Why does it matter so much that enterprise users have a good experience with the technology they use every day? Well, their productivity has a big impact on the business’s bottom line. Fewer complaints from users means fewer calls and help desk tickets for IT to manage. And today’s cloud and SaaS-based technology can be really efficient and useful when it’s running smoothly. End users have gotten used to high-performing apps in non-work life, so they bring high expectations to the office, too.
Those offices are more often remote, branch or home offices than they used to be. Each remote office depends on multiple networks (WAN, cloud provider network, MPLS, internet, etc.) to connect those remote users to applications and services, whether they’re hosted back at headquarters, in a cloud data center or at a provider’s data center.
Remote or branch locations usually don’t have IT resources on site; see, for example, our healthcare industry or retail chain customers. They’re facing pressure on both sides, from business leaders and from users or customers, who want end-user experiences without disruption.
When IT is under pressure to provide great user experiences, part of the trick is staying ahead of potential problems. Proactivity can save a lot of time communicating updates or fixes, and helps build IT’s reputation throughout the company.
3 Ways to Be Proactive for Better End-User Experience
In a fast-paced world where IT has to provide good end-user experience, it’s helpful to take charge. IT has lost control in a lot of ways, but they can reclaim it. Here are our 3 tips on becoming more proactive when remote location user problems arise.
1. Use internal SLAs. If you don’t already have an SLA to other departments or users that depend on IT services, create one. When problems do occur, you can point to the SLA and its objectives to give a realistic picture of when users can expect fixes.
In this era, SLAs have become extremely important, so much so that IT may have to prioritize SLAs when there’s an issue with a provider. An SD-WAN provider SLA, for example, may take precedence over your broadband provider’s SLA. Using SLAs internally is a good way to adapt to this new industry model. It also provides a framework around which you can track performance of the team itself.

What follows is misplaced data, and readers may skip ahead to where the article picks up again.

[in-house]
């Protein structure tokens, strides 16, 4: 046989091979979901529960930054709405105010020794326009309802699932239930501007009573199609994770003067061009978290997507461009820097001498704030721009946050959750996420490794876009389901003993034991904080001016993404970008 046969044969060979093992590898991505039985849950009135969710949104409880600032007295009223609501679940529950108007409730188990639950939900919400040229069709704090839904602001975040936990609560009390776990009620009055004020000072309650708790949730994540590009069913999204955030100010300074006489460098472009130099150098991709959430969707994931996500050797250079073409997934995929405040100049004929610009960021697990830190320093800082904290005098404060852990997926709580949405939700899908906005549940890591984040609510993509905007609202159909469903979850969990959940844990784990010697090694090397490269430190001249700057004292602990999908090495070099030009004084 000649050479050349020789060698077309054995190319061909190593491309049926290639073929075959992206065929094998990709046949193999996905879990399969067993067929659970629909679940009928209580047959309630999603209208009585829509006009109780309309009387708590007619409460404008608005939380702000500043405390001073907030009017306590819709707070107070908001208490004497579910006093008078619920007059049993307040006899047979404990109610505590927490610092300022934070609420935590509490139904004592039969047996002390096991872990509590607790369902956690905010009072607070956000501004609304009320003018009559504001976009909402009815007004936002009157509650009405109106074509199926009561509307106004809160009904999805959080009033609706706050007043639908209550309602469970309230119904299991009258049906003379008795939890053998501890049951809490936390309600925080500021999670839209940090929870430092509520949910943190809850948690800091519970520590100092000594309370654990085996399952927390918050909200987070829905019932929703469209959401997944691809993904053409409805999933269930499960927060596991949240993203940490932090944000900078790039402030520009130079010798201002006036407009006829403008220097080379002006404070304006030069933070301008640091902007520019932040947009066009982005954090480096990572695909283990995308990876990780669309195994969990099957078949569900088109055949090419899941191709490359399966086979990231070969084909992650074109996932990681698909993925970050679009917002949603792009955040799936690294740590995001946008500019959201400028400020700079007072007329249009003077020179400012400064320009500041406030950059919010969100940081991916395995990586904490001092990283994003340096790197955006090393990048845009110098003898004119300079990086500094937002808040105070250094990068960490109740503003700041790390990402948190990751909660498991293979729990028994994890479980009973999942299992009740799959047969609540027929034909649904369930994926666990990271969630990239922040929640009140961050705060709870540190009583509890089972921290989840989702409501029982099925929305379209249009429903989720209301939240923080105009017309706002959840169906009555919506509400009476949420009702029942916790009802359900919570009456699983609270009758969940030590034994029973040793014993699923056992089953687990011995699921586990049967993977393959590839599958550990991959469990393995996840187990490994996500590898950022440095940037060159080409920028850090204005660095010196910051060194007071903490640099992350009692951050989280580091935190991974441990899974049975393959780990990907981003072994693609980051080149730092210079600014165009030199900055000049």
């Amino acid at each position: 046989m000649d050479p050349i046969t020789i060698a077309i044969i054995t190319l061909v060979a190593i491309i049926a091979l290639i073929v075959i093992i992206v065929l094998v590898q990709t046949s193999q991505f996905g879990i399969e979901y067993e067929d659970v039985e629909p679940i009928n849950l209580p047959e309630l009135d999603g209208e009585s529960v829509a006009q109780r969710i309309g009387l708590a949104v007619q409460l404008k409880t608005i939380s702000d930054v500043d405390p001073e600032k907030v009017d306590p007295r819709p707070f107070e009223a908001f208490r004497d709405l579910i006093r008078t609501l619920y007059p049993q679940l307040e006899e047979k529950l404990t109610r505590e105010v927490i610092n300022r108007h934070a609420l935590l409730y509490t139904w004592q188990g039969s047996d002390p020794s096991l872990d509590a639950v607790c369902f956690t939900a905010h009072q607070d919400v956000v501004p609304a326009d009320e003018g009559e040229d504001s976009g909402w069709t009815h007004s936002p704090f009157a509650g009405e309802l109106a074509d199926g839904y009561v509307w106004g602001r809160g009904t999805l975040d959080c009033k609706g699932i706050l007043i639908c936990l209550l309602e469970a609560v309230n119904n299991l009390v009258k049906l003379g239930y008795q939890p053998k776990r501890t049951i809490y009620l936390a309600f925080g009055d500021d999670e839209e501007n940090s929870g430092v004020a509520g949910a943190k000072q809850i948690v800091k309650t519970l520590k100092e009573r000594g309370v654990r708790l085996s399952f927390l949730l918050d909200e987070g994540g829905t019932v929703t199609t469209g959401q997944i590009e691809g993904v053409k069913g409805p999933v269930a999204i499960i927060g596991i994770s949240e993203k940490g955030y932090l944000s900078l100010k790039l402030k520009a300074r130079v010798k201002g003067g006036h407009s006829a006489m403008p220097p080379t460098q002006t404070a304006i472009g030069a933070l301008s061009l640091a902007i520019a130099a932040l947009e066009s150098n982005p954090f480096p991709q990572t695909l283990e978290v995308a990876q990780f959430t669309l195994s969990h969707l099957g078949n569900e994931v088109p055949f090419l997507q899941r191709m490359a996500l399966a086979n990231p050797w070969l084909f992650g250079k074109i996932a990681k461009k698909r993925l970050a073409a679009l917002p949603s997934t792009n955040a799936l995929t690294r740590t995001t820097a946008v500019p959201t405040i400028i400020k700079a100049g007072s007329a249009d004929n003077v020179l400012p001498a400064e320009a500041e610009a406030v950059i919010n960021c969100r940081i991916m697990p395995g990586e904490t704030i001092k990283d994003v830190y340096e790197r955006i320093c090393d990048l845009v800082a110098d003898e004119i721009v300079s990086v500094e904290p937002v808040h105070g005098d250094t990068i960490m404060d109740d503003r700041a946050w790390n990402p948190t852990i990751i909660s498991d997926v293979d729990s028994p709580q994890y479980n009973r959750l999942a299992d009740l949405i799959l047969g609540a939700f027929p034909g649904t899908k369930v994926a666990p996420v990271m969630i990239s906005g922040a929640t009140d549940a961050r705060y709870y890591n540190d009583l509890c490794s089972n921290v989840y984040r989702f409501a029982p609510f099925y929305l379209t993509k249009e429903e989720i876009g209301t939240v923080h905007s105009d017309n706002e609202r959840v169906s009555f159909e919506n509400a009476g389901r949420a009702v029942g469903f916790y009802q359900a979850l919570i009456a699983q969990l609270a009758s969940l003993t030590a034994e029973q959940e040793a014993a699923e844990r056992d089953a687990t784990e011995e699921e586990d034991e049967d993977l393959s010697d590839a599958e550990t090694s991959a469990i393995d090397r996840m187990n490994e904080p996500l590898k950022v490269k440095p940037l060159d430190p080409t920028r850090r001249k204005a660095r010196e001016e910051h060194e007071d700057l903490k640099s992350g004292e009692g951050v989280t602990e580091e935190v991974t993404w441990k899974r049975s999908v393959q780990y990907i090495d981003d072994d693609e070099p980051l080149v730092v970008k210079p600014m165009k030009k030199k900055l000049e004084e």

2. Track user feedback. Take a look at all the ways you hear from end users, whether calls, chat messages, online portal or help desk tickets. Make sure you collect data on all these communications—how many are received and solved in a given period of time. Ideally, you can get initial numbers up front when you roll out a new application or service to see user feedback over time. Those numbers will serve you well when you’re looking for the cause of a problem later.
In general, having hard numbers can back you up if any business leaders are offering criticism or decisions based on hunches or guesses. It’ll help to bring that data department heads who could use more actual data on user experience and performance, too.
3. Know who’s involved. With SaaS and cloud-based apps now dominating IT, there are many cooks in the application kitchen. It may take a bit of digging, but find out who’s responsible for which applications throughout your organization. This will help identify which apps are actually being used, and know where to go when troubleshooting and eliminating possible sources of performance issues. IT is still the expert technology team in an organization, even though lots of other departments may be involved.
Finding and fixing the issues that do occur is another story, of course, especially when troubleshooting at remote locations. Ideally, you’ll reduce the number of issues up front and have a good process—and tool—in place to get to the root cause quickly.